Survival Story: Longtime professor at UH Downtown has near death COVID-19 experience

HOUSTON – There was a time where professor Hank Roubicek wasn’t sure if he would survive his battle against the coronavirus.

The longtime educator and communication professor at the University of Houston-Downtown became ill on March 13. Three days later, he was rushed to Houston Methodist Hospital.

“I had lost 20 pounds, I had a fever of 103 and I couldn’t stop coughing," Roubicek said.

He said he could barely breathe and was almost put on a ventilator.

"I closed my eyes and I saw a flickering of blue lights and people who I didn’t know but yet I knew them. I don’t if that was a near-death experience but it was frightening,” Roubicek said.

Eventually, he was prescribed an anti-Malaria drug called Hydroxychloroquine.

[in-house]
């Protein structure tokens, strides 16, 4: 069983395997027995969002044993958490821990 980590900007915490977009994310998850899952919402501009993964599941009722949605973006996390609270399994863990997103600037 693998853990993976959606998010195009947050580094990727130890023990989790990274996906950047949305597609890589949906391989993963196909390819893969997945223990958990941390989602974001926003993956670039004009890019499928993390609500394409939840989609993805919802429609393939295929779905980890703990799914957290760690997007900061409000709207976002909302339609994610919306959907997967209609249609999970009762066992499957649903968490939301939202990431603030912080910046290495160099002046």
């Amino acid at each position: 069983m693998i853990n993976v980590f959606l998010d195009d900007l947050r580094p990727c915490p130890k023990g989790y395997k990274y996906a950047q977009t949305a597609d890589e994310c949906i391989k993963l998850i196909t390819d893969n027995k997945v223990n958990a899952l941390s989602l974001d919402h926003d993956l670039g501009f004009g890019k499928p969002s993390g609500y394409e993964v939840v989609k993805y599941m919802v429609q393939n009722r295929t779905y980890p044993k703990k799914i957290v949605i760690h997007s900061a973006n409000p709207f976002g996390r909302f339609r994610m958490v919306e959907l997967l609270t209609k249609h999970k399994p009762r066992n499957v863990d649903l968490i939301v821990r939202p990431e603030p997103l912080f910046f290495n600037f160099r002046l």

“I don’t know if it helped or not the virus dissipated after a while but I’d like to think that it did help," Roubicek said.

After several days, he was cleared to go back home to his wife who was also diagnosed with the coronavirus.

“It was relatively mild, she was quarantined for three weeks and then she was able to venture out,” Roubicek said.

Roubicek said it’s been 8 weeks since he first became sick and he is now just starting to feel like himself. He is still under quarantine but has resumed virtually teaching his storytelling and radio production classes. Roubicek said he is hopeful his story serves as a cautionary tale to those not taking the virus seriously.

He believes social distancing is still needed and doesn’t think it Texas is ready to reopen.

“I respect our governor and all leaders of the world but he’s wrong. There is no other way to phrase it, he’s wrong,” Roubicek said. “We cannot get out there and live a life like we did a few months ago.”

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